US 5004234 A
A home plate having a pair of spaced apart, open slots are used in conjunction with a horizontal support member having an pedestal at each end and a single open slot along its length. A pair of bolt and wingnut combinations are used in the slots, thus connecting the horizontal support member to the home plate. A batting tee connected to one of the pedestals is thus infinitely movable with respect to the home plate.
1. An adjustable batting tee, comprising:
a home plate having first and second open slots, said slots being parallel and spaced apart:
a horizontal support member of a given length and having first and second ends and also having a first pedestal at one of its said ends and having a third open slot along at least a portion of the length of said horizontal support member, said first pedestal having means to mount a batting tee thereto;
first and second fastener means connecting said horizontal support member to said home plate, the first said fastener means being in said first slot, the second said fastener means being in said second slot, and each of said first and second fastener means being in said third slot, whereby upon loosening said first and second fastener means, said first pedestal can be re-positioned with respect to said home plate.
2. The adjustable batting tee according to claim 1, including in addition thereto, a second pedestal on the other end of said horizontal support member, said second pedestal having means to mount a batting tee thereto.
1. Field of the Invention
This invention relates, generally, to an improved batting or practice hitting tee. More particularly, the invention relates to a baseball or softball practice or hitting tee which can be adjusted by the coach or hitter to many positions with respect to the home plate.
2. Description of the Background
In the game of baseball, one of the most difficult skills to master is hitting. First, a hitter must be able to coordinate the swing of the bat with the location of the ball so that good contact with the ball can be made while swinging the bat. Once this is mastered, the hitter must next learn to make good contact with the ball at the various positions at which it may cross home plate, from an inside pitch to an outside pitch, and from a high pitch to a low pitch, and various combinations of these two variables.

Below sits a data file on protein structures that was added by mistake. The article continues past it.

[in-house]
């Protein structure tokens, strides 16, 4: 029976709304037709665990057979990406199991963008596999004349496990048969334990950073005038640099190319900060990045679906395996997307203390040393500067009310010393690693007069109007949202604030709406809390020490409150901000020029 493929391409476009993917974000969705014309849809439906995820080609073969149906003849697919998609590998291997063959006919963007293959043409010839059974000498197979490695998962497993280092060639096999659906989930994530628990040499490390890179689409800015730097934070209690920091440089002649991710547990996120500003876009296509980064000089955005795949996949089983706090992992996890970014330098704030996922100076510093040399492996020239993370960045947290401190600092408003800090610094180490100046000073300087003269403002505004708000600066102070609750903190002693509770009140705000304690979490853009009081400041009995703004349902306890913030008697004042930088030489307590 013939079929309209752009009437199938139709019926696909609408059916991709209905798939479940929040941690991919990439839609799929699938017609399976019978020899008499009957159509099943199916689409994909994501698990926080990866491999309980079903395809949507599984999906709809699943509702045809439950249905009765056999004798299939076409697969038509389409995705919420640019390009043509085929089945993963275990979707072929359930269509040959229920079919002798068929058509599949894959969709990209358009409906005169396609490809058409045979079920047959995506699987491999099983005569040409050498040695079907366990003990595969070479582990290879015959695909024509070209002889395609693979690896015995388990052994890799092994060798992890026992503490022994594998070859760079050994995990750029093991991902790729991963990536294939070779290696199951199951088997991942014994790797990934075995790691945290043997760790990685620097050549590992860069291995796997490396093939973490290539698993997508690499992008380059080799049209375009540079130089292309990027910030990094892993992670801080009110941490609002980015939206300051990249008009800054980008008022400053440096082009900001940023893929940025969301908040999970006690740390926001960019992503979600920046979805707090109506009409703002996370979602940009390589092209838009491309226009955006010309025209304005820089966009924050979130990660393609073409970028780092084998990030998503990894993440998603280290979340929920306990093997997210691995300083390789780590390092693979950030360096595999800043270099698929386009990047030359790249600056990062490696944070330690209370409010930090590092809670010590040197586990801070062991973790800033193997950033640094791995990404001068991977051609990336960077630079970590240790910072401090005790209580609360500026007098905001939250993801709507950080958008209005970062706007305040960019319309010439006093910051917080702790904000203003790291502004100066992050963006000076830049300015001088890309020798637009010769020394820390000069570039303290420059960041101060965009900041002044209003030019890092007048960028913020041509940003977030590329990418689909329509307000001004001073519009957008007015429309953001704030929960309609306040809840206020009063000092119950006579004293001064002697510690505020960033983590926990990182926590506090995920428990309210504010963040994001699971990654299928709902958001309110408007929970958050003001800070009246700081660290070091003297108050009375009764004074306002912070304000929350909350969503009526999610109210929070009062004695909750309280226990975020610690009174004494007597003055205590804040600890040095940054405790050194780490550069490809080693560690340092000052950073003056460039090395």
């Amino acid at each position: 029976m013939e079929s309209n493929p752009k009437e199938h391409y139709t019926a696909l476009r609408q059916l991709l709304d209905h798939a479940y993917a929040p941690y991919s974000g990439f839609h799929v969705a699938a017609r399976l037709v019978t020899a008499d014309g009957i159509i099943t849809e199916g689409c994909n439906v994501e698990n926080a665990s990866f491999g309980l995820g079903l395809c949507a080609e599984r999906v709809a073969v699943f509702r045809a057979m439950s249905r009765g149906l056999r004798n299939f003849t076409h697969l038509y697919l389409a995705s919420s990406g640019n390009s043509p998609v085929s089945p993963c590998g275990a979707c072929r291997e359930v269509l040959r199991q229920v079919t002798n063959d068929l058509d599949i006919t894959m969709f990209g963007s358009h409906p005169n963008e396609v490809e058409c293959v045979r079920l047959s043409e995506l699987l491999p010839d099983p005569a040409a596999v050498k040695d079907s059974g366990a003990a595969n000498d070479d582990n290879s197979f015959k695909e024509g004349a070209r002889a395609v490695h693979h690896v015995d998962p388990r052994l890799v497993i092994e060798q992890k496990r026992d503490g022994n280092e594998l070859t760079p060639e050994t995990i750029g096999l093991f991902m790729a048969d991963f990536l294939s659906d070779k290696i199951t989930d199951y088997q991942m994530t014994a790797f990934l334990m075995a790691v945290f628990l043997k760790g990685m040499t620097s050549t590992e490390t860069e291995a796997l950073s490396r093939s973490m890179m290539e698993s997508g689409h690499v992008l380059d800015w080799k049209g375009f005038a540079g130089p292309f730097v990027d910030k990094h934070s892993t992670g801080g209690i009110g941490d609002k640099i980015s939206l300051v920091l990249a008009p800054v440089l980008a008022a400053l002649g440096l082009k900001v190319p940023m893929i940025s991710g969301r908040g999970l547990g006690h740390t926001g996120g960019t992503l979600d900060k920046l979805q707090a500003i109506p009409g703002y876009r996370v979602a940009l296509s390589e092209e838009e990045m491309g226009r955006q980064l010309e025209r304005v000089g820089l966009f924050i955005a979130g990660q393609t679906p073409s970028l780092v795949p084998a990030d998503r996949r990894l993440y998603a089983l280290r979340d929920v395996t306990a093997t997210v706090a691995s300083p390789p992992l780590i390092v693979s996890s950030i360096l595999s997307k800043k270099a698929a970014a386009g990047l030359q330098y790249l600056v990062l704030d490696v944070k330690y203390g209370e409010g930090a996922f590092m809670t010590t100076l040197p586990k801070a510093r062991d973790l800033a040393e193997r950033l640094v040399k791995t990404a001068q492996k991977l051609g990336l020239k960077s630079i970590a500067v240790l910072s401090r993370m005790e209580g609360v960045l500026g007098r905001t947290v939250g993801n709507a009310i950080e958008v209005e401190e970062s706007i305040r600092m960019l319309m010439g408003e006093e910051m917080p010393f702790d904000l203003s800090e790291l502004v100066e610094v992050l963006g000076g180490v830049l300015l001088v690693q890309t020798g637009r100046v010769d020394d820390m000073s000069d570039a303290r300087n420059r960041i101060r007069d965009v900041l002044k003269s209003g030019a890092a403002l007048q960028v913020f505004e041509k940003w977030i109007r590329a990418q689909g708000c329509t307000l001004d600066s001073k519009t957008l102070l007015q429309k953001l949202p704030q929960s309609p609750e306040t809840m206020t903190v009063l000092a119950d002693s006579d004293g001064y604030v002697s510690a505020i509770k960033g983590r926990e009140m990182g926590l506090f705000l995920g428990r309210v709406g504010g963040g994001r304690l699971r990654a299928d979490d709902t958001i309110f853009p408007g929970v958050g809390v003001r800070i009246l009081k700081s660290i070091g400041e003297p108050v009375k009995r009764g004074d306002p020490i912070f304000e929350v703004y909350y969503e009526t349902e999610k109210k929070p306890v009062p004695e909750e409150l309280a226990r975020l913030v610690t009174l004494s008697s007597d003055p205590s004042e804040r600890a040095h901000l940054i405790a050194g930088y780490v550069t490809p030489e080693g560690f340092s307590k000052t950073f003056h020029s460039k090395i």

In development of these skills, the trainer or coach uses a baseball tee to support the ball at a selected height above a representation of the baseball home plate. With the ball so positioned, the batter can practice swinging thereat to assist in the process of coordinating his hands with his eyes and in the development of his wrist and arm muscles.
Various practice batting tees have been developed in the past for this purpose. The practice tees developed to date, however, have had various limitations which have limited their overall acceptance in the baseball world. In some cases, the tees have not been adjustable and different tees must be used for different hitting zones. In other cases the tees have been partially adjustable, but not able to cover all the hitting zones. In many cases, the tees have been adjustable, but the adjustment has required considerable time and manipulation to place the tee in the desired position. In other cases, the tees have been very expensive to produce, and the cost has been prohibitive for many of the teams.
Exemplary of the prior art are U.S. Pat. Nos. 3,489,411: 4,709,924; 4,664,374: and 4,383,686.
U.S. Pat. No. 3,489,411 to Morelli et al, for example, disclose what is essentially a solid home plate and uses a horizontal support member having a slot along its length. Morelli et al attempt to provide additional tee adjustment by causing the slotted member to pivot about a single point anchored in the home plate.
U.S. Pat. No. 4,709,924 to Wilson et al also disclose a slotted horizontal support member which is used in a manner similar to that of U.S. Pat. No. 3,489,411. However, instead of pivoting around an end point of the horizontal arm as disclosed in Morelli et al, Wilson et al cause the horizontal arm to pivot about a centralized pivot point 46 which itself is in the slot of the horizontal arm.
U.S. Pat. No. 4,664,374 to Groves also uses a slotted horizontal support member, but which also uses a pivoting L-shaped member attached to the slotted support member.
U.S. Pat. No. 4,383,686 to Cardieri shows two or more parallel plates using spacers therebetween to effect positioning of the tee.
Each of the foregoing prior art batting tees has a common disability, in that none of them, alone or in combination, suggest the use of one or more slots in the home plate itself, used in conjunction with the slotted horizontal support member to optimize and facilitate the placement of the batting tee with respect to the home plate. The prior art which causes the horizontal arm to pivot about a single point, as characterized by Morelli et al U.S. Pat. No. 3,489,411 and Wilson et al U.S. Pat. No. 4,709,924, is further deficient in that only a slight pressure to the vertical tee can cause the horizontal arm to pivot and thus create an unwanted re-positioning of the tee.
It is therefore the primary object of the present invention to provide a new and improved batting tee having an increased variability of the batting tee with respect to the home plate.
It is another object of the invention to provide a new and improved batting tee have increased stability of the batting tee with respect to the home plate.